essential to justify the party’s opposition, the court may refuse the
application for judgment or may order a continuance to permit
affidavits to be obtained or depositions to be taken or discovery to
be had or may make such other order as is just.30
The nonmovant must satisfy several requirements to obtain relief under Rule 56(f). By affidavit,
he must explain: (1) why facts precluding summary judgment are unavailable; (2) what probable
facts he can find through further discovery; (3) what steps he has taken to obtain such facts; and
(4) how additional time will allow him to controvert facts.31
Plaintiff has submitted an affidavit pursuant to Rule 56(f),32 seeking additional discovery
concerning defendant’s status as a statutory employer under the ADA. This affidavit is
insufficient under Rule 56(f) for several reasons. First, counsel makes no attempt to explain why
facts precluding summary judgment were unavailable both at the time of the response and
currently, now that the discovery deadline has passed. Discovery closed in this case on January
14, 2011, approximately two months after plaintiff filed her response to defendant’s motion.
Plaintiff’s counsel makes no attempt to explain in his affidavit why this discovery was not
Price v. Res., Inc., 232 F.3d 779, 783 (10th Cir. 2000). The Court applies Fed. R. Civ. P. 56(f), the
appropriate subsection that was effective when the briefs in this matter were filed. Effective on December 1, 2010,
Rule 56 was amended and the relevant provision is now found in Rule 56(d).
Jensen v. Redevelopment Agency, 998 F.2d 1550, 1553-54 (10th Cir. 1993).
Fed. R. Civ. P. 56(f).
Price, 232 F.3d at 783 (quoting Comm. for the First Amendment v. Campbell, 962 F.2d 1517, 1522 (10th
sought nor completed in the two-month period after he filed the response and before discovery
Second, counsel does not provide the Court with a proffer of the probable facts he can
find through additional discovery. Counsel contends that defendant’s argument that each time a
member of its staff is called in to work is considered a separate period of employment, was not
raised until the reply brief was filed. But defendant made this argument in its initial brief. In
fact, plaintiff’s own affidavit evidences an awareness of this argument because she states her
opinion that “[t]he employee lists exhibit A and B were not rehired for each run they were
employees from which we would fulfill our transport responsibilities.”
Counsel also contends that he seeks additional discovery about the status of employees
hired after his response brief was filed. But this information is not relevant because, as
explained more fully below, the time period for purposes of determining whether an employer
has fifteen or more employees is the year in which the discrimination occurred, and the
preceding year.33 Evidence about individuals hired after November 15, 2010 would not impact
the Court’s analysis on this issue.
Finally, counsel provides no information in his affidavit about what steps he has taken to
obtain discovery about facts that would preclude summary judgment and how additional time
will allow him to do so. For all of these reasons, the Court declines to stay or deny summary
judgment on this basis and declines to provide plaintiff with additional time for discovery.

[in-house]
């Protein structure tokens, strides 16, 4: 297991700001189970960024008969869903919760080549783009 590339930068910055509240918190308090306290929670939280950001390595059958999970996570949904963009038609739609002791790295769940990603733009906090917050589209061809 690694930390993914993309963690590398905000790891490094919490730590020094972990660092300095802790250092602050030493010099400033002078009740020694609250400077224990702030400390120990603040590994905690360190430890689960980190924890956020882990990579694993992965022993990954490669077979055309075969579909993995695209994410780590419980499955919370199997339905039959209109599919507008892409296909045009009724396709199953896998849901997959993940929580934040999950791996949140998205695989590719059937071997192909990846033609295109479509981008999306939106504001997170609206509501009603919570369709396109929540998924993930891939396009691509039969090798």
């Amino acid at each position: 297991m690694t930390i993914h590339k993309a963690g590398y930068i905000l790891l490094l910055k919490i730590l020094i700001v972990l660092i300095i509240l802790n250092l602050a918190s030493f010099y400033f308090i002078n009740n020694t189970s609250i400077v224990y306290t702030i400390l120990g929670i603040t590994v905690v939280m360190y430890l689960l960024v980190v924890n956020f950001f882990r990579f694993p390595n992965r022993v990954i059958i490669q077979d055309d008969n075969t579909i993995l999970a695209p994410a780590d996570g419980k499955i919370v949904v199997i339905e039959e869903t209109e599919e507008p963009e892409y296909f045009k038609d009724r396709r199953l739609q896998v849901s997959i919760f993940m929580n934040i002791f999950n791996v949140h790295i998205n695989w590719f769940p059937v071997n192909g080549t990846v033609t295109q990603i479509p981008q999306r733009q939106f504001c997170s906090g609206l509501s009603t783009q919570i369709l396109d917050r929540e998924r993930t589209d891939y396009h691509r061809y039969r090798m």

In the Pretrial Order, plaintiff characterizes her claim as discrimination under the ADA.
42 U.S.C. § 12111(5).
Her factual contentions state that she requested to be allowed to fill a vacant position in the
office for which she had applied in March 2008 following her cancer diagnosis but STS failed to
hire her for this position and refused to allow her to perform transport duties. Defendant moves
for summary judgment on the following grounds: (1) plaintiff was not an employee of STS at the
time she alleges the discrimination occurred; (2) STS is not an “employer” pursuant to the ADA;
(3) plaintiff failed to timely exhaust her administrative remedies; (4) plaintiff’s failure to hire
claim is barred because it was not included in her administrative claim; and (5) plaintiff is unable
to establish that she is a disabled person within the meaning of the ADA. As discussed more
fully below, summary judgment is granted on plaintiff’s failure to hire claim because it was not
administratively exhausted. Because there is no genuine issue of material fact that defendant is
not an employer and plaintiff was not an employee under the ADA , summary judgment is
appropriate. Furthermore, there is no genuine issue of material fact that plaintiff is not a disabled
person under the ADA.
Title I of the ADA requires that a plaintiff exhaust administrative remedies before filing
suit.34 In the Tenth Circuit, failure to exhaust administrative remedies is a jurisdictional bar to
filing suit in federal court.35 The Supreme Court has held that “filing a timely charge of
discrimination with the EEOC is not a jurisdictional prerequisite to suit in federal court, but a
requirement that, like a statute of limitations, is subject to waiver, estoppel, and equitable
See Jones v. UPS, Inc., 502 F.3d 1176, 1183 (10th Cir. 2007).
Jones v. Runyon, 91 F.3d 1398, 1399 n.1 (10th Cir.1996).
tolling.”36 The Tenth Circuit has distinguished between a plaintiff’s failure to exhaust
administrative remedies, which creates a jurisdictional bar to suit, and plaintiff’s failure to timely
exhaust administrative remedies, which is an affirmative defense subject to equitable tolling.37